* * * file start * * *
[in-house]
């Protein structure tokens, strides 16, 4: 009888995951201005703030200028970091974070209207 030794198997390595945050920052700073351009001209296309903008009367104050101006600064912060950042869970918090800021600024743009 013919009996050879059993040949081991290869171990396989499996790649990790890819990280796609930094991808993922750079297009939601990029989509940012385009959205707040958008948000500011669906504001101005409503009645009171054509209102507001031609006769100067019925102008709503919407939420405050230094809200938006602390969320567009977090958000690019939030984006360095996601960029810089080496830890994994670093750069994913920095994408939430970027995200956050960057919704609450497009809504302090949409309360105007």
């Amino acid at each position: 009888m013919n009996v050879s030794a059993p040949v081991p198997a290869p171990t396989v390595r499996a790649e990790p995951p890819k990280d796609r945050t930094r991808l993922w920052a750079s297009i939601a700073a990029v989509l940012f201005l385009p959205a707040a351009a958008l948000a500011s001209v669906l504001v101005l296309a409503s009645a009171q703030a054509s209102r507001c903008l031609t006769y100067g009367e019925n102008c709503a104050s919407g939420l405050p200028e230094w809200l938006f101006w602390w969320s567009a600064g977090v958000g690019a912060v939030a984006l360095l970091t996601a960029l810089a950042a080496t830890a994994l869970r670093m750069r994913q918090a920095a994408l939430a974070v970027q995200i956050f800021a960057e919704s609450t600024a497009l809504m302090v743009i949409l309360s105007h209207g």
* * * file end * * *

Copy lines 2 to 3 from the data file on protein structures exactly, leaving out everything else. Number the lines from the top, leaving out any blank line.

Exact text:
């Protein structure tokens, strides 16, 4: 009888995951201005703030200028970091974070209207 030794198997390595945050920052700073351009001209296309903008009367104050101006600064912060950042869970918090800021600024743009 013919009996050879059993040949081991290869171990396989499996790649990790890819990280796609930094991808993922750079297009939601990029989509940012385009959205707040958008948000500011669906504001101005409503009645009171054509209102507001031609006769100067019925102008709503919407939420405050230094809200938006602390969320567009977090958000690019939030984006360095996601960029810089080496830890994994670093750069994913920095994408939430970027995200956050960057919704609450497009809504302090949409309360105007």
């Amino acid at each position: 009888m013919n009996v050879s030794a059993p040949v081991p198997a290869p171990t396989v390595r499996a790649e990790p995951p890819k990280d796609r945050t930094r991808l993922w920052a750079s297009i939601a700073a990029v989509l940012f201005l385009p959205a707040a351009a958008l948000a500011s001209v669906l504001v101005l296309a409503s009645a009171q703030a054509s209102r507001c903008l031609t006769y100067g009367e019925n102008c709503a104050s919407g939420l405050p200028e230094w809200l938006f101006w602390w969320s567009a600064g977090v958000g690019a912060v939030a984006l360095l970091t996601a960029l810089a950042a080496t830890a994994l869970r670093m750069r994913q918090a920095a994408l939430a974070v970027q995200i956050f800021a960057e919704s609450t600024a497009l809504m302090v743009i949409l309360s105007h209207g």